Nonprofit plants its 250 millionth tree in order to help heal the planet

Eden Reforestation Projects (Eden) — a non-profit organization whose mission is to provide poverty relief by employing local villagers in Haiti, Madagascar, and Nepal to help with reforestation — recently announced they've planted 250 million trees around the world.

Eden's “employ to plant methodology" provides a living wage to their employees so they can support their families and help restore their local economies, all while tackling the climate crisis.

“We hire the poorest of the poor to grow, plant, and guard to maturity native species forest on a massive scale," according to the organization's website.

Their goal is to plant a minimum of 500 million trees each year by 2025 with the support of the tens of thousands of people working for them in extremely impoverished nations.

You can learn more about their work and support their mission, here.

via The Hill / Twitter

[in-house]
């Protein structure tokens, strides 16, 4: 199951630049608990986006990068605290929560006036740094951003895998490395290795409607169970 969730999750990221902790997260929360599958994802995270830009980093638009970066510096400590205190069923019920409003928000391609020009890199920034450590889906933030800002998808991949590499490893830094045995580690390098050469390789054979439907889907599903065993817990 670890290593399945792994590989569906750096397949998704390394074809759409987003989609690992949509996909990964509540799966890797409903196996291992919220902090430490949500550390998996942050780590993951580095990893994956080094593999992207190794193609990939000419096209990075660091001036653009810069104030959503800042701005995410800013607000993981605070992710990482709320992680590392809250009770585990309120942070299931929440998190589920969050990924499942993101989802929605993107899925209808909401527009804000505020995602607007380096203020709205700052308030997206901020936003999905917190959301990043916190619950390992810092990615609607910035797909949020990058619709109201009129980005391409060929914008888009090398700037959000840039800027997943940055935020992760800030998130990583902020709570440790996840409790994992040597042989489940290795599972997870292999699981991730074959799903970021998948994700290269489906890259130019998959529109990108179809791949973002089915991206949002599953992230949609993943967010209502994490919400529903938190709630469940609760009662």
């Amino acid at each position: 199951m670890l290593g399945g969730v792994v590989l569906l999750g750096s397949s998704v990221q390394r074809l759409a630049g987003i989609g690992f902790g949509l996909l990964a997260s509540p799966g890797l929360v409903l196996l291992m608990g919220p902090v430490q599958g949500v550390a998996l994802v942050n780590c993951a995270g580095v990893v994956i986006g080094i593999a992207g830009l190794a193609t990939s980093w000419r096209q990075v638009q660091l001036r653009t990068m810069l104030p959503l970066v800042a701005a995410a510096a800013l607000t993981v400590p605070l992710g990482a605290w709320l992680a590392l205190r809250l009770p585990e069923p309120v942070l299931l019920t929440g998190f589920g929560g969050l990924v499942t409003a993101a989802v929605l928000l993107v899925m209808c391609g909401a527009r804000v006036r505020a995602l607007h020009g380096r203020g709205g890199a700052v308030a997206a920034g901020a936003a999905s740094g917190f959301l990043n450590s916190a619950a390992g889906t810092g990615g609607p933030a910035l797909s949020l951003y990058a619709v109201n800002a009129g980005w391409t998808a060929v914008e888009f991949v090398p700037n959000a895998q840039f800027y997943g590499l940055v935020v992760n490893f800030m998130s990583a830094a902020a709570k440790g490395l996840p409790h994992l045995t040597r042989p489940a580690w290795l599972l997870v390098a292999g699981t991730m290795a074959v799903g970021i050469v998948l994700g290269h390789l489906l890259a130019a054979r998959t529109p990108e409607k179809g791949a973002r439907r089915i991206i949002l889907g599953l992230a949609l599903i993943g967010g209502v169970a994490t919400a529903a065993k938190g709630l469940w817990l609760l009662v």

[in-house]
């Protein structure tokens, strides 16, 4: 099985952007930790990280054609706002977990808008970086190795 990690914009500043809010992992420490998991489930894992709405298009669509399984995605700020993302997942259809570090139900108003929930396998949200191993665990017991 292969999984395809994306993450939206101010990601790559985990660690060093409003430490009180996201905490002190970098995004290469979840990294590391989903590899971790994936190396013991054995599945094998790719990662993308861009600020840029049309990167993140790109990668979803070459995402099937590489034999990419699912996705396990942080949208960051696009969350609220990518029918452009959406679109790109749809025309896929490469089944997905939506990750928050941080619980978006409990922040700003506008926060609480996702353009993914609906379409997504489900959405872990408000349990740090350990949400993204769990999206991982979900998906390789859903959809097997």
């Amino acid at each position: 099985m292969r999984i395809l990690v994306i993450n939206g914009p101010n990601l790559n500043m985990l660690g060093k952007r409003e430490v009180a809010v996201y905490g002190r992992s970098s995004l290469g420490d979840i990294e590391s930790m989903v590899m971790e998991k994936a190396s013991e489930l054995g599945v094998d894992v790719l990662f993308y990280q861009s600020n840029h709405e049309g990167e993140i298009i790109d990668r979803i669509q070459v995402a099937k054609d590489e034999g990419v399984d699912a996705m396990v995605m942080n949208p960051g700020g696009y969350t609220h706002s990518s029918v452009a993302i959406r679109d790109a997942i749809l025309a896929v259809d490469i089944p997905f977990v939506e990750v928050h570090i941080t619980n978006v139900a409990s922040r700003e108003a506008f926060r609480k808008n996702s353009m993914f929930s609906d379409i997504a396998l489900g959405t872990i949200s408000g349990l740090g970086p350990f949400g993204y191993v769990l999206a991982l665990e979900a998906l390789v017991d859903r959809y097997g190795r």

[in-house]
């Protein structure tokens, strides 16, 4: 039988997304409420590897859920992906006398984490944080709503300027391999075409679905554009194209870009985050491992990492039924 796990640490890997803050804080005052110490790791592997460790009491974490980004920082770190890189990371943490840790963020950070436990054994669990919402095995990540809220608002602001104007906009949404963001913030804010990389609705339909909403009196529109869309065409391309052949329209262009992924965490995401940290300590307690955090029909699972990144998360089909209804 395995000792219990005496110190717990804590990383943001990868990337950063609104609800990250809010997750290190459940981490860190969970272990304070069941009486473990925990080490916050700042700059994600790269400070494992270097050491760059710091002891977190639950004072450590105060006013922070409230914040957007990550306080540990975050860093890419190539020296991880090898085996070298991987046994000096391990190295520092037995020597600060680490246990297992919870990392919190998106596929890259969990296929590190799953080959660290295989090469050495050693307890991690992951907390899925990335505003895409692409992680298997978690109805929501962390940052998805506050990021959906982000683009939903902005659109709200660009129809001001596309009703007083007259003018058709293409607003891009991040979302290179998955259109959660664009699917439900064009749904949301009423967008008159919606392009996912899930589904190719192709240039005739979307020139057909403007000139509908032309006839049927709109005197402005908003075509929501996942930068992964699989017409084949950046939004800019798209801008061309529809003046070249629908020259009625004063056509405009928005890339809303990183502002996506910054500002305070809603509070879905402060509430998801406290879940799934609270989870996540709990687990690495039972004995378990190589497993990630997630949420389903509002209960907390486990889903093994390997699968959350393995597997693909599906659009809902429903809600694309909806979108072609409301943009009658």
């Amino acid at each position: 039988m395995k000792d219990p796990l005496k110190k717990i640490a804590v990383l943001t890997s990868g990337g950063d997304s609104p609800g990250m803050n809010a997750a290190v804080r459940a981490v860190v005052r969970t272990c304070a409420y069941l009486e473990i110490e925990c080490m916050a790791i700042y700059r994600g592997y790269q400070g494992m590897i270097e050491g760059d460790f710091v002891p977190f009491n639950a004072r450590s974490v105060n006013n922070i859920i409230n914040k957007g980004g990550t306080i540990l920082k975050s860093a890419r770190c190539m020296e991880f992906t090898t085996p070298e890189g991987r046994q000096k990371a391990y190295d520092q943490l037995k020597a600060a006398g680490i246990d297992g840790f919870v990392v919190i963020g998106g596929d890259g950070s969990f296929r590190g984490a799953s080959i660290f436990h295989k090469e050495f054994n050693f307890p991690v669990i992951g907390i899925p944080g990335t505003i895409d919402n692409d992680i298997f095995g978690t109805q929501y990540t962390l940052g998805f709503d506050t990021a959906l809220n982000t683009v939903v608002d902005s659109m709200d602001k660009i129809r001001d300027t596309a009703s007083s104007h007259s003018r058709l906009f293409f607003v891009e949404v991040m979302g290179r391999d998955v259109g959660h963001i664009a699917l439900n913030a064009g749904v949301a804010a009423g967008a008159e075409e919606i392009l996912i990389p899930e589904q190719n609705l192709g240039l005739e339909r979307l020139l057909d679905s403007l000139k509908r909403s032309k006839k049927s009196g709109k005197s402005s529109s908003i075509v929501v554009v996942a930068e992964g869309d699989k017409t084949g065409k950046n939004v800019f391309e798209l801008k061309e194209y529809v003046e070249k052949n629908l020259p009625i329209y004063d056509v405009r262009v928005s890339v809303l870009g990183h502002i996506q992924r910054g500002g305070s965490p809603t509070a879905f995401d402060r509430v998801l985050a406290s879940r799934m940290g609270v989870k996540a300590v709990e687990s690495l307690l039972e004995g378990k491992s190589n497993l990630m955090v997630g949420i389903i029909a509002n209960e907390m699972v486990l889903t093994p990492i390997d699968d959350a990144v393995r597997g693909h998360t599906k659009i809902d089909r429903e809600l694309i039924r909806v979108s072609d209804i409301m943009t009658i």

President Trump's appearance at the World Economic Forum in Davos, Switzerland was a mixed bag.

The theme of the event was climate change, but Trump chose to use his 30 minutes of speaking time to brag about the "spectacular" U.S. economy and encouraged world leaders to invest in America.

He didn't mention climate change once.

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via David Leavitt / Twitter and RealTargetTori / Twitter

Last Friday, GOOD reported on an infuriating incident that went down at a Massachusetts Target.

A Target manager who's come to be known as "Target Tori," was harassed by Twitter troll David Leavitt for not selling him an $89 Oral-B Pro 5000 toothbrush for a penny.

He describes himself as a "multimedia journalist who has worked for CBS, AXS, Yahoo, and others."

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The Australian bushfires have claimed 27 human lives, an estimated 1 billion animals are feared dead, and thousands of properties have been completely decimated.

The fires were caused by extreme heat and dryness, the result of 2019 being the country's hottest year on record, with average temperatures 1.52C above the 1961-1990 average.

The area hit hardest by the fires, New South Wales, also had its hottest year on record, with temperatures rising 1.95C above average.

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